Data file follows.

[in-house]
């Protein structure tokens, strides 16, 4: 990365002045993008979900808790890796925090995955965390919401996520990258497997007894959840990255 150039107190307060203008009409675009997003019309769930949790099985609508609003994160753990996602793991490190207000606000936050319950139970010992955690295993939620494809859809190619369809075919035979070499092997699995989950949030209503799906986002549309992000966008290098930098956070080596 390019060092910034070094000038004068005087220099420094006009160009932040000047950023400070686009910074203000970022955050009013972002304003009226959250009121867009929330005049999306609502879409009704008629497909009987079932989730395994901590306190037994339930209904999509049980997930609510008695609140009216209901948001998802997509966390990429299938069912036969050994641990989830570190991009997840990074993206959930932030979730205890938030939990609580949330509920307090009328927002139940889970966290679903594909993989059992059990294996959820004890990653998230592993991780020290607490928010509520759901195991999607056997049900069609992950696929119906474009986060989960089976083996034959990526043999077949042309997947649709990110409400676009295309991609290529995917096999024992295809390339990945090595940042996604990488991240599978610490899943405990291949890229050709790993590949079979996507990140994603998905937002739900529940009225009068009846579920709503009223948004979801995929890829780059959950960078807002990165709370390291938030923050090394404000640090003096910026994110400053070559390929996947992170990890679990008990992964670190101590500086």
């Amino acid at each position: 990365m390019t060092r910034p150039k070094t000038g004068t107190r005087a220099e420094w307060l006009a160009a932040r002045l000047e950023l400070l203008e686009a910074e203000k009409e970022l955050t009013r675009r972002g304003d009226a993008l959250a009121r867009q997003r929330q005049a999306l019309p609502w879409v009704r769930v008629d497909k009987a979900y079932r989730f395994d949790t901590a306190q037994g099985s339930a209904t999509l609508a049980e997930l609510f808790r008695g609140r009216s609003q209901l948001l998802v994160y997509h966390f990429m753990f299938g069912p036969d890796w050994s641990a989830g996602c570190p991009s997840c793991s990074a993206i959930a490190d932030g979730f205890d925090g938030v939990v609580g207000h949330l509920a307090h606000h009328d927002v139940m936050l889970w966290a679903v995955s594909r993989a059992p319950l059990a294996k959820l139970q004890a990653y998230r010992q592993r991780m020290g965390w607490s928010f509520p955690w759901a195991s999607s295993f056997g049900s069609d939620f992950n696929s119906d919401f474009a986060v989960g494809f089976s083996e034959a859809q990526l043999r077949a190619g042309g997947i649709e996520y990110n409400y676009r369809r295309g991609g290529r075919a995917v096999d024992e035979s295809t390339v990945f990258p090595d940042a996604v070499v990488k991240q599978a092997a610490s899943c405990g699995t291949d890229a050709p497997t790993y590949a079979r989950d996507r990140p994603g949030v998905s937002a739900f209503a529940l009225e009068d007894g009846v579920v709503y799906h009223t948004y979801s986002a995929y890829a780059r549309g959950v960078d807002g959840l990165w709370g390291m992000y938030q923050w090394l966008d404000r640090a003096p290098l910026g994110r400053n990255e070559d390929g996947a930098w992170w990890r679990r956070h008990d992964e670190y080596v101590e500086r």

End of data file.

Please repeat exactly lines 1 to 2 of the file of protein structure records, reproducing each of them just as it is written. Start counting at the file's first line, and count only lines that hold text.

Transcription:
[in-house]
């Protein structure tokens, strides 16, 4: 990365002045993008979900808790890796925090995955965390919401996520990258497997007894959840990255 150039107190307060203008009409675009997003019309769930949790099985609508609003994160753990996602793991490190207000606000936050319950139970010992955690295993939620494809859809190619369809075919035979070499092997699995989950949030209503799906986002549309992000966008290098930098956070080596 390019060092910034070094000038004068005087220099420094006009160009932040000047950023400070686009910074203000970022955050009013972002304003009226959250009121867009929330005049999306609502879409009704008629497909009987079932989730395994901590306190037994339930209904999509049980997930609510008695609140009216209901948001998802997509966390990429299938069912036969050994641990989830570190991009997840990074993206959930932030979730205890938030939990609580949330509920307090009328927002139940889970966290679903594909993989059992059990294996959820004890990653998230592993991780020290607490928010509520759901195991999607056997049900069609992950696929119906474009986060989960089976083996034959990526043999077949042309997947649709990110409400676009295309991609290529995917096999024992295809390339990945090595940042996604990488991240599978610490899943405990291949890229050709790993590949079979996507990140994603998905937002739900529940009225009068009846579920709503009223948004979801995929890829780059959950960078807002990165709370390291938030923050090394404000640090003096910026994110400053070559390929996947992170990890679990008990992964670190101590500086």